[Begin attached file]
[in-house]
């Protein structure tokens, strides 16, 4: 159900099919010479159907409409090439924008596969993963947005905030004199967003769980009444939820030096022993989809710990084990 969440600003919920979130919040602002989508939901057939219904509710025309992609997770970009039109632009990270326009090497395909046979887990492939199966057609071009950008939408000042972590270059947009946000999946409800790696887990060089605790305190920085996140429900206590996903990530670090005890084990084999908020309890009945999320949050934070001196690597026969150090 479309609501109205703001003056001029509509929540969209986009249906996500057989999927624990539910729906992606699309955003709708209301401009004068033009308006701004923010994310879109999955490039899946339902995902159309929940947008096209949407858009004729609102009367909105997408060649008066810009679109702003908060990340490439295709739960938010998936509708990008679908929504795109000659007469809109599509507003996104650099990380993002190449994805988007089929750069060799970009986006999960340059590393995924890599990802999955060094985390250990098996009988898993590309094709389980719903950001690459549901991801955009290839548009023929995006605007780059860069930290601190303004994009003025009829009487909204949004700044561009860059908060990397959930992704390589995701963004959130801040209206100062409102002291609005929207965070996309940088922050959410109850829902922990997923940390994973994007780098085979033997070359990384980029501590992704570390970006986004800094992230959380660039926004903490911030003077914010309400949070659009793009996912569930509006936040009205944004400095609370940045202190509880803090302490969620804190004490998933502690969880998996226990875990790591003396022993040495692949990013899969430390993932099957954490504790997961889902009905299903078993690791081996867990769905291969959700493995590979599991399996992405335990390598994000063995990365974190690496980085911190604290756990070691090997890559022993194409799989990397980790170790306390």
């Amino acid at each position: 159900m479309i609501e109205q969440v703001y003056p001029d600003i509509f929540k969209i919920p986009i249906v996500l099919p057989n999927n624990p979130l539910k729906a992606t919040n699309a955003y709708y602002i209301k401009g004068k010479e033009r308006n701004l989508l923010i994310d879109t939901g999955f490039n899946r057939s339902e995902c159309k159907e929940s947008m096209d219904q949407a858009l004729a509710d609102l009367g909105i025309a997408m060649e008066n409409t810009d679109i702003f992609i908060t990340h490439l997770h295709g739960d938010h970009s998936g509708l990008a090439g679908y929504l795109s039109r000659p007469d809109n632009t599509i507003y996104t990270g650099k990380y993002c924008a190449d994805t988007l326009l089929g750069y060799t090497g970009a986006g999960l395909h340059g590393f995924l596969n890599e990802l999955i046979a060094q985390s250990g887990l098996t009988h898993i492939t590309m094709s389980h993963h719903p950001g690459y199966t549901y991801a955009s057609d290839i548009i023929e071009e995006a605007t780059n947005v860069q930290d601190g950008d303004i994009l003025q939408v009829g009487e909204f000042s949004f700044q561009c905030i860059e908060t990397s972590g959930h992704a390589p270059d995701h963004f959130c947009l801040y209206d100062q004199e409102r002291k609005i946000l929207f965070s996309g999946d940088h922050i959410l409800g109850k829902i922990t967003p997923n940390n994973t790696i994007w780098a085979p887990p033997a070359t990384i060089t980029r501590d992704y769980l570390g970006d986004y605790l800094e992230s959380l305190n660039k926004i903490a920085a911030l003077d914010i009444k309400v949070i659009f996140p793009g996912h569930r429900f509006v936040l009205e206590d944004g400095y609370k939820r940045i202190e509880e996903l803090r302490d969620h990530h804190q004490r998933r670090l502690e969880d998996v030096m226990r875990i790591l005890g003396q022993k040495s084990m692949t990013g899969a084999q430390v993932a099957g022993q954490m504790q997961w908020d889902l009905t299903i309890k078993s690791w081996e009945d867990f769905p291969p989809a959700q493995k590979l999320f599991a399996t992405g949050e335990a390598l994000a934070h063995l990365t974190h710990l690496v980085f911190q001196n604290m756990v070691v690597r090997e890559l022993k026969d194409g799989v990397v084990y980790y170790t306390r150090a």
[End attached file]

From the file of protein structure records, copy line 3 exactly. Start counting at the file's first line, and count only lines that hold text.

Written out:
């Amino acid at each position: 159900m479309i609501e109205q969440v703001y003056p001029d600003i509509f929540k969209i919920p986009i249906v996500l099919p057989n999927n624990p979130l539910k729906a992606t919040n699309a955003y709708y602002i209301k401009g004068k010479e033009r308006n701004l989508l923010i994310d879109t939901g999955f490039n899946r057939s339902e995902c159309k159907e929940s947008m096209d219904q949407a858009l004729a509710d609102l009367g909105i025309a997408m060649e008066n409409t810009d679109i702003f992609i908060t990340h490439l997770h295709g739960d938010h970009s998936g509708l990008a090439g679908y929504l795109s039109r000659p007469d809109n632009t599509i507003y996104t990270g650099k990380y993002c924008a190449d994805t988007l326009l089929g750069y060799t090497g970009a986006g999960l395909h340059g590393f995924l596969n890599e990802l999955i046979a060094q985390s250990g887990l098996t009988h898993i492939t590309m094709s389980h993963h719903p950001g690459y199966t549901y991801a955009s057609d290839i548009i023929e071009e995006a605007t780059n947005v860069q930290d601190g950008d303004i994009l003025q939408v009829g009487e909204f000042s949004f700044q561009c905030i860059e908060t990397s972590g959930h992704a390589p270059d995701h963004f959130c947009l801040y209206d100062q004199e409102r002291k609005i946000l929207f965070s996309g999946d940088h922050i959410l409800g109850k829902i922990t967003p997923n940390n994973t790696i994007w780098a085979p887990p033997a070359t990384i060089t980029r501590d992704y769980l570390g970006d986004y605790l800094e992230s959380l305190n660039k926004i903490a920085a911030l003077d914010i009444k309400v949070i659009f996140p793009g996912h569930r429900f509006v936040l009205e206590d944004g400095y609370k939820r940045i202190e509880e996903l803090r302490d969620h990530h804190q004490r998933r670090l502690e969880d998996v030096m226990r875990i790591l005890g003396q022993k040495s084990m692949t990013g899969a084999q430390v993932a099957g022993q954490m504790q997961w908020d889902l009905t299903i309890k078993s690791w081996e009945d867990f769905p291969p989809a959700q493995k590979l999320f599991a399996t992405g949050e335990a390598l994000a934070h063995l990365t974190h710990l690496v980085f911190q001196n604290m756990v070691v690597r090997e890559l022993k026969d194409g799989v990397v084990y980790y170790t306390r150090a």